And The ‘Jatha’ Season Is Back

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Flaunting strength The CPM takes out its Navakerala Yatra led by leader Pinarayi Vijayan
Flaunting strength The CPM takes out its Navakerala Yatra led by leader Pinarayi Vijayan

In Kerala, political processions better known as ‘jathas’ (Malayalam for march) have become a way of life. Despite major changes in the way outreach is done today, the political parties of the state are still fond of jathas to connect with people. This time also, various parties in Kerala have announced as many as eight jathas so far. Two of them, by the Congress and the CPM, have already taken off.

The Kerala Pradesh Congress Committee (KPCC) was the first to organise a procession in the state on 4 January. The Jana Raksha Yatra, as the jatha organised by KPCC is called, was led by president VM Sudheeran. The party that has been ruling the state for the last five years is presently facing multiple corruption charges including the infamous bar scandal and solar scam. Through the jatha, Sudheeran aims to polish his image and motivate the lower rungs of the party. According to Sudheeran, the jatha aims to “free the state from crime and liquor” apart from educating people about the achievements of the Oommen Chandy government and the “anti-people” policies of the central government.

The opposition, however, is critical of Sudheeran’s tall claims. Many of his political counterparts are asking why a ruling party has to conduct a procession to ‘liberate people’. “His (Sudheeran’s) yatra aims at liberating the people of Kerala from the United democratic Front’s (UDF) misrule,” said CPM state secretary Kodiyeri Balakrishnan taking a jibe at the name of the jatha which itself seems to suggest that the last five years of Chandy’s rule were “miserable” for people.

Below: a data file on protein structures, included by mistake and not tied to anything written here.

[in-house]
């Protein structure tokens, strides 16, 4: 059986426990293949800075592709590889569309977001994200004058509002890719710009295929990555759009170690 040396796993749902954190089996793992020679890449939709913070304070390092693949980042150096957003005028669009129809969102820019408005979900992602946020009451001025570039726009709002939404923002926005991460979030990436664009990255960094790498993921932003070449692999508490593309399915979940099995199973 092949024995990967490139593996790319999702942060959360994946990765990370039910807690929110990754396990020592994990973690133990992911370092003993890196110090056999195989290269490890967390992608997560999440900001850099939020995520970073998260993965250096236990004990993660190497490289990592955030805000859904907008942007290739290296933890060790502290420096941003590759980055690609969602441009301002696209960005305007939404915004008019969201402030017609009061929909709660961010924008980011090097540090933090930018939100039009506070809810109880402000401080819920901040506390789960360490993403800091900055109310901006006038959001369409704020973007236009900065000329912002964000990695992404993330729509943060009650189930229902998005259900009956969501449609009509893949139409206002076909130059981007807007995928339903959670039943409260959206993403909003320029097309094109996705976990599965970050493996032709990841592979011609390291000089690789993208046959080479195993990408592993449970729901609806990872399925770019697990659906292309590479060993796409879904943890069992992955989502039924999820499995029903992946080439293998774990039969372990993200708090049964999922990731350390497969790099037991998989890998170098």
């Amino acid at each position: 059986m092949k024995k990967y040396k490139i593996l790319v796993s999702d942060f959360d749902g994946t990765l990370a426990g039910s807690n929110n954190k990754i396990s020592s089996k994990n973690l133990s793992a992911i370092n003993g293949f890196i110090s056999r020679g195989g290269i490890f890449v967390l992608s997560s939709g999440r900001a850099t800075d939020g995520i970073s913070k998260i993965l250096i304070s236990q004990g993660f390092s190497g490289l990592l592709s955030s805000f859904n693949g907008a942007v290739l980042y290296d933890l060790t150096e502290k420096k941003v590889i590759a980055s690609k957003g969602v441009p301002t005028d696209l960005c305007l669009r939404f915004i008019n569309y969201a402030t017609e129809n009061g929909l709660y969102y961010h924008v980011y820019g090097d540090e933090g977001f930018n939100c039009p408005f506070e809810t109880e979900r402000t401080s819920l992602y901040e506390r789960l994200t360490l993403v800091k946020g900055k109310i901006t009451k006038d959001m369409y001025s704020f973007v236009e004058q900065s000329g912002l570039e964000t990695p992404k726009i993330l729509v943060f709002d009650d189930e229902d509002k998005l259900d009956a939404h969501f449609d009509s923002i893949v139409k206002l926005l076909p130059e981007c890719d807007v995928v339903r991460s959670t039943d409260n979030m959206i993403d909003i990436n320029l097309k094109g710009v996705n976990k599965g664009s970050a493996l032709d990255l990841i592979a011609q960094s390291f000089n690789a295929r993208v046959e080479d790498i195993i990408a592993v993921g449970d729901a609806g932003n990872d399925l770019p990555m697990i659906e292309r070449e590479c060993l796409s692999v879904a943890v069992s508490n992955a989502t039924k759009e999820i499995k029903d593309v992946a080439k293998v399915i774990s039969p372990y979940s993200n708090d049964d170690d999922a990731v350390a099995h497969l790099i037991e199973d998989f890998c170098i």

The next to hit the road was CPM leader Pinarayi Vijayan with the ‘Navakerala Yatra’ on 15 January. Vijayan is all set to lead the party in the upcoming Assembly elections. The jatha led by the former state secretary of the party has taken off in style from Manjeswaram in Kasargod. With the jatha, Vijayan also wants to change his image but the UDF government decided to move the high court seeking an early hearing of the revision petitions challenging the CBI court’s decision to acquit Vijayan in the SNC Lavalin corruption case the very day he started the campaign.

The BJP too, optimistic from electoral gains in last November’s local body elections and the alliance with caste organisations in the state, has announced a ‘Vimochna Yatra’ under the leadership of their newly inducted party president Kummanam Rajasekharan. The jatha will commence from Kasargod on 20 January with the main slogans of food, water, job, land, and justice for all. Other parties planning to take out their jathas include — The Communist Party of India (CPI), Indian Union Muslim League (IUML), Indian National League (INL), Nationalist Congress Party (NCP), Forward Bloc and Trinamool Congress.

Jathas have been an old mode for political as well as religious leaders of the state to interact with the people. Earlier, people would assemble in large numbers to listen to their leader’s address. Today, party workers are the only ones who participate in the jathas.

With the advent of electronic and social media, the relevance of these processions has come down. Today, the jathas are a show of strength and an exercise in energising party cadre rather than a medium of outreach. The political slogans these jathas raise have become redundant and the people think that they are a huge waste of money for which the burden has to be borne by the common man.

When asked about the relevance of these jathas, R Krishnakumar, a teacher by profession, says, “Everyone conducts them to show their political strength. The very slogans by political parties, especially the Congress and CPM, have become repetitive and redundant. Parties should resort to more reasonable ways to campaign; the time has come to stop these futile acts.”